The usual ground is covered about motivation, daily routines and work ethic, but some surprises too. Some of these poets you may know, others may be new to you. I hope you enjoy the experience as much as I do.

Remote

Sarwa Azeez

completed an MA in English Literature at Leicester University in 2012. Growing up in wartime Iraq, the flickering light of kerosene lantern did not reduce her passion for reading. She lives in Soran, a city located in Iraqi Kurdistan. She taught creative writing and translation at Soran University. Her main interests are reading and writing, especially poetry writing. Sarwa has worked with an activist community doing humanitarian work with women. Her writing looks for the beauty in a war torn world. It also seeks to define identity and confront issues of equal gender representation and violence in male dominant communities.

To follow her interests, she is now working on two projects; both of them are aimed at finding women voices through their narratives and works of literature. She is also a Fulbrighter, doing her second masters in Creative Writing at Nebraska-Lincoln University in the US. She dreams that one day women can speak for themselves and pass that understanding across nations.

Home

The Interview

1. What inspired you to write poetry?

Two of my aunts are poets. They read and write in Kurdish. They used to read their poems to their friends and relatives out loud. I was around 8, I did not exactly know what these poems were about, but I knew they included themes of freedom, war and gender discrimination. I remember how excited I became each time I went to their homes and picked poetry books from their library shelves. They had two half-walls of bookshelves.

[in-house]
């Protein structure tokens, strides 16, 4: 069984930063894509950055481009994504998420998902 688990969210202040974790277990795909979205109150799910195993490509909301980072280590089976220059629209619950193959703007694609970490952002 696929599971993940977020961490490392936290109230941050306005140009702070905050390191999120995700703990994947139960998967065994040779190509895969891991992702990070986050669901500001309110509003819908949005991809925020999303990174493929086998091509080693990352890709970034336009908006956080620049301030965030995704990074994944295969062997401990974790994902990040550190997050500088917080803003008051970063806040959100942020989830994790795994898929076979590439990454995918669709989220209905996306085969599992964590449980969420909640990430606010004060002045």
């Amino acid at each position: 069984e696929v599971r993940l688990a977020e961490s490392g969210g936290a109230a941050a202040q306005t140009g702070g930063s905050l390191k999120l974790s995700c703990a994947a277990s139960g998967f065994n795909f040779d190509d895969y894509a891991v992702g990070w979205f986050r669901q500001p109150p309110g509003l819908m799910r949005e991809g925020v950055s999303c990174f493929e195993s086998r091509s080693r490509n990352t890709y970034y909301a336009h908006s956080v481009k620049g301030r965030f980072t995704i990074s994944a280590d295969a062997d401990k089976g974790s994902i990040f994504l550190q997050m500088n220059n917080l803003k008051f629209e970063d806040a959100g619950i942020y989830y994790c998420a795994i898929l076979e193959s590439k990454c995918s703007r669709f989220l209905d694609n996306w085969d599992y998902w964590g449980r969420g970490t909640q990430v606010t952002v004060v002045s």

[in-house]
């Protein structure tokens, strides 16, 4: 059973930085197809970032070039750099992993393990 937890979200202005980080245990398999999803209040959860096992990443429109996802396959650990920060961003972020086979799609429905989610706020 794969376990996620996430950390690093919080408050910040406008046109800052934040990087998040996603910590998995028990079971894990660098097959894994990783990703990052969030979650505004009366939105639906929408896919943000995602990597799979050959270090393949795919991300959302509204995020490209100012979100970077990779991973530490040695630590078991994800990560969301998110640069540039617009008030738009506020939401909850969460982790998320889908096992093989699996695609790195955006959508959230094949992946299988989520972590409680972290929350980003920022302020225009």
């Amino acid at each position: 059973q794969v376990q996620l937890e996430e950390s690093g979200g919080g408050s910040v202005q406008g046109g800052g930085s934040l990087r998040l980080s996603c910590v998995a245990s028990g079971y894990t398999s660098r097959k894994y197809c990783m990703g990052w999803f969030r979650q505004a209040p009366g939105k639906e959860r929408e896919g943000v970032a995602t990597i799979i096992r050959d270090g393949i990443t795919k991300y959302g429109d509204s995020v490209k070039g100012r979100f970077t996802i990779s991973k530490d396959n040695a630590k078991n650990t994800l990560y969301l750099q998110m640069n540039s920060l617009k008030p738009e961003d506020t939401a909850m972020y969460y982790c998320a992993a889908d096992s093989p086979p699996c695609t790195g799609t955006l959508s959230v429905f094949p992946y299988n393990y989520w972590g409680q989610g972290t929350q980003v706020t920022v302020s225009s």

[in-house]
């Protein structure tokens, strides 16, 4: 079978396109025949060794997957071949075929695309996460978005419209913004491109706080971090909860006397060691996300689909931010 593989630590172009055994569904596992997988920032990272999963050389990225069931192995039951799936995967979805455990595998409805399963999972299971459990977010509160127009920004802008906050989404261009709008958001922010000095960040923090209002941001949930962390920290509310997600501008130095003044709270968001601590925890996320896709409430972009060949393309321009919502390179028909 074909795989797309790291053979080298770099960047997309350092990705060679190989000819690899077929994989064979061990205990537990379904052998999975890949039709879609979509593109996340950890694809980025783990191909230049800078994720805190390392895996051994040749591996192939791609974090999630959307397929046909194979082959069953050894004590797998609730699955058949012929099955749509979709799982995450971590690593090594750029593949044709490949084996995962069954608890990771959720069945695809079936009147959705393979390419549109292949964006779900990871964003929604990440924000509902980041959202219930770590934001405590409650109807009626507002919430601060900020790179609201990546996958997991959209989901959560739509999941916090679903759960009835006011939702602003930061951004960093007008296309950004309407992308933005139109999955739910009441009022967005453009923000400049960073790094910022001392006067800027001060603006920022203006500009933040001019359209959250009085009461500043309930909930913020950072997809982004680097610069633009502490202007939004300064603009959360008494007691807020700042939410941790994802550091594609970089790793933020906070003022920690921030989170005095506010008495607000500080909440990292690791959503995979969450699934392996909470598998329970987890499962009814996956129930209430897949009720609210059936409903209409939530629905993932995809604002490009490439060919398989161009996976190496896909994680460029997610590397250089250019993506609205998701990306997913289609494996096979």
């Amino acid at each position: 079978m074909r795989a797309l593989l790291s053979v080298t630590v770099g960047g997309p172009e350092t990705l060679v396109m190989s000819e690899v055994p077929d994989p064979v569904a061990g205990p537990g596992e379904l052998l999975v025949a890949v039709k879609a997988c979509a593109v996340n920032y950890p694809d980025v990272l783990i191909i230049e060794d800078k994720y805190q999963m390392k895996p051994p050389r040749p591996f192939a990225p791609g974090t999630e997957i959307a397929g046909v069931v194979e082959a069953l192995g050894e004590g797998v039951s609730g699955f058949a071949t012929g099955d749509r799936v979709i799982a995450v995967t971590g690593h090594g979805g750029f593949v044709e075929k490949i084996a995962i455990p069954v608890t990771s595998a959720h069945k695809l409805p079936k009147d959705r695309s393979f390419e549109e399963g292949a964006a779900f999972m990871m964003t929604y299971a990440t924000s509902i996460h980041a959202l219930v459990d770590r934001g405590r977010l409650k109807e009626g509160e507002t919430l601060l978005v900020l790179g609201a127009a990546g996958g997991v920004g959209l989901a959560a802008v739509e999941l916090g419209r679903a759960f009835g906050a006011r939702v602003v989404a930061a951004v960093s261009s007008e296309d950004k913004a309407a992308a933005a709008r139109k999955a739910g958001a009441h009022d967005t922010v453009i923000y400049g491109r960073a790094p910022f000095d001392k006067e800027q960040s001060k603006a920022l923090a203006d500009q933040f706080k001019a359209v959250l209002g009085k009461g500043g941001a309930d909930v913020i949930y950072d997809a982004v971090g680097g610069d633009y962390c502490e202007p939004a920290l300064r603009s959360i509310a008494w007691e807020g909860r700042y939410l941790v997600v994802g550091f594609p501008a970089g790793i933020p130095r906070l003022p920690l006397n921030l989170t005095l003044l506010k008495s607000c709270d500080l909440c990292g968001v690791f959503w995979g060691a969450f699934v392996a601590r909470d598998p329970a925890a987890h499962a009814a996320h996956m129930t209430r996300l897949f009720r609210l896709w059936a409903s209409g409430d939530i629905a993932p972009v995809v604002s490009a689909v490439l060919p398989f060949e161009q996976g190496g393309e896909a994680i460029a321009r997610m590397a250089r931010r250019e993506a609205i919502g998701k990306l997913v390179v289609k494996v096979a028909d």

2. Who introduced you to poetry?

Apart from the influence of my aunts there were other factors that forced me to write poems. When I was doing my first masters in English Studies at Leicester University in 2012, I took a poetry workshop class and wrote some poems. It was a new experience for me. I was introduced to he work many great poets such as Emily Dickinson, Langston Hughs, Sylvia Plath, T.S Elliot and many more. It was also my first time sharing my poems with others and hearing from their feedback.
After that I became a lecturer in Soran University in Iraqi Kurdistan. I met poet and fiction writer Dr.Muli Amaye who was the Head of English Department in 2014. When I showed her some of my poems she encouraged me to write more. We decided to write a poem every week and share it with each other.